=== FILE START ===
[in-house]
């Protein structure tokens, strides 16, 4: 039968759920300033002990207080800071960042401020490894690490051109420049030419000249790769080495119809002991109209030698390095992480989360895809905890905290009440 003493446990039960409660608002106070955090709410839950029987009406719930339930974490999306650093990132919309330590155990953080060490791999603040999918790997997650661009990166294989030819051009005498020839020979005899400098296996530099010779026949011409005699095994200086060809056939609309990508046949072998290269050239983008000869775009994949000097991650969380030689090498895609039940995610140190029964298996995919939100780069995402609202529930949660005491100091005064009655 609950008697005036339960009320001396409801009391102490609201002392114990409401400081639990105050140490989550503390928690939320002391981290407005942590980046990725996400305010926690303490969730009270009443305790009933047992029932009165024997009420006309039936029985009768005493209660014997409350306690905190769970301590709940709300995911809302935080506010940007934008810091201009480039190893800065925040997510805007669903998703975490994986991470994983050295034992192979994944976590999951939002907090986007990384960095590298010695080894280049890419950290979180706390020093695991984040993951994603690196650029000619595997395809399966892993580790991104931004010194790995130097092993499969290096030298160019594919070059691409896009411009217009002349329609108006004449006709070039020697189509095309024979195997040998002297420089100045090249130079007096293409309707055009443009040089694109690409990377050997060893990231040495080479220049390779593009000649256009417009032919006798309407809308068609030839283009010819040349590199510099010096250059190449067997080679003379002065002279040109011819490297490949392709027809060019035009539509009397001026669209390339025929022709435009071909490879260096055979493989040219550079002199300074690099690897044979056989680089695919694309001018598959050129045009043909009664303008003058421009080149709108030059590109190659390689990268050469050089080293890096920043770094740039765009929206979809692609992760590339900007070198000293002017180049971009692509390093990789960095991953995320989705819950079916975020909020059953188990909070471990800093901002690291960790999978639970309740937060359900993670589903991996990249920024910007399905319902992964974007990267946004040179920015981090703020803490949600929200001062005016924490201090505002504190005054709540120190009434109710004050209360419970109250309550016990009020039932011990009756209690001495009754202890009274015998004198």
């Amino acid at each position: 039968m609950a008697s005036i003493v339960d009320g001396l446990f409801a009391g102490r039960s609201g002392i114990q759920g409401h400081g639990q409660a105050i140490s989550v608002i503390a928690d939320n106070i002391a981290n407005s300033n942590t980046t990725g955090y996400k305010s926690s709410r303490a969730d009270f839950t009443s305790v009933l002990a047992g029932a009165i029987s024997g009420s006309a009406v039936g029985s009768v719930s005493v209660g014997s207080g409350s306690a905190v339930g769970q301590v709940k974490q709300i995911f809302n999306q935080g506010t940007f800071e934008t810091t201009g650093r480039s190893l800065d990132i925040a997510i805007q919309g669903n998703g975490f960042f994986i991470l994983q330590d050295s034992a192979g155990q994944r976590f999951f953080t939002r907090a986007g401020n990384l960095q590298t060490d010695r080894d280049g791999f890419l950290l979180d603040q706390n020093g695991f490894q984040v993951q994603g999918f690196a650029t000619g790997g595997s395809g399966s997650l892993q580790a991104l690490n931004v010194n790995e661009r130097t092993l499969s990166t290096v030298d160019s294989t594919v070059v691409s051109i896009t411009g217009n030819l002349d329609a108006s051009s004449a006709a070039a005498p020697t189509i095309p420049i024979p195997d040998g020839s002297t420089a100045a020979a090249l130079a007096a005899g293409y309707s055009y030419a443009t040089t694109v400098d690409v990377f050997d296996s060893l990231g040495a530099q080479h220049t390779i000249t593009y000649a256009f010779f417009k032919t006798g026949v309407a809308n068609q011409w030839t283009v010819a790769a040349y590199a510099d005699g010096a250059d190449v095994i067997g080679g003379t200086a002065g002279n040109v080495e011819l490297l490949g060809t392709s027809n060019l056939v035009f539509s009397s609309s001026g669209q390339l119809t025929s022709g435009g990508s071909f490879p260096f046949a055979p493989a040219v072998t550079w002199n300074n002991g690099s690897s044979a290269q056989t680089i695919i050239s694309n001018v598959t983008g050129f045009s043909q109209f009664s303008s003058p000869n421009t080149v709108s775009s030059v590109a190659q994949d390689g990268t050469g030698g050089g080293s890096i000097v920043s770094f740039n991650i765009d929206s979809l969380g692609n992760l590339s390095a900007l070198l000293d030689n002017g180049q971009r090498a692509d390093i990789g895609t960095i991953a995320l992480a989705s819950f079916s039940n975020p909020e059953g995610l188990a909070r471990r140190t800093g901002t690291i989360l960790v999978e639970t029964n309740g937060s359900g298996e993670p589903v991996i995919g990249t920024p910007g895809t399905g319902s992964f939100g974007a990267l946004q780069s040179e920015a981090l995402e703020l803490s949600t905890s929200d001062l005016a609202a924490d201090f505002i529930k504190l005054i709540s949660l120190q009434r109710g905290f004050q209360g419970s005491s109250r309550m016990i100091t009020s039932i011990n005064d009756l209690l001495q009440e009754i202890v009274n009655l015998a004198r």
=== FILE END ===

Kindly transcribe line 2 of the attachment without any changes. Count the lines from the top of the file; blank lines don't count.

């Protein structure tokens, strides 16, 4: 039968759920300033002990207080800071960042401020490894690490051109420049030419000249790769080495119809002991109209030698390095992480989360895809905890905290009440 003493446990039960409660608002106070955090709410839950029987009406719930339930974490999306650093990132919309330590155990953080060490791999603040999918790997997650661009990166294989030819051009005498020839020979005899400098296996530099010779026949011409005699095994200086060809056939609309990508046949072998290269050239983008000869775009994949000097991650969380030689090498895609039940995610140190029964298996995919939100780069995402609202529930949660005491100091005064009655 609950008697005036339960009320001396409801009391102490609201002392114990409401400081639990105050140490989550503390928690939320002391981290407005942590980046990725996400305010926690303490969730009270009443305790009933047992029932009165024997009420006309039936029985009768005493209660014997409350306690905190769970301590709940709300995911809302935080506010940007934008810091201009480039190893800065925040997510805007669903998703975490994986991470994983050295034992192979994944976590999951939002907090986007990384960095590298010695080894280049890419950290979180706390020093695991984040993951994603690196650029000619595997395809399966892993580790991104931004010194790995130097092993499969290096030298160019594919070059691409896009411009217009002349329609108006004449006709070039020697189509095309024979195997040998002297420089100045090249130079007096293409309707055009443009040089694109690409990377050997060893990231040495080479220049390779593009000649256009417009032919006798309407809308068609030839283009010819040349590199510099010096250059190449067997080679003379002065002279040109011819490297490949392709027809060019035009539509009397001026669209390339025929022709435009071909490879260096055979493989040219550079002199300074690099690897044979056989680089695919694309001018598959050129045009043909009664303008003058421009080149709108030059590109190659390689990268050469050089080293890096920043770094740039765009929206979809692609992760590339900007070198000293002017180049971009692509390093990789960095991953995320989705819950079916975020909020059953188990909070471990800093901002690291960790999978639970309740937060359900993670589903991996990249920024910007399905319902992964974007990267946004040179920015981090703020803490949600929200001062005016924490201090505002504190005054709540120190009434109710004050209360419970109250309550016990009020039932011990009756209690001495009754202890009274015998004198």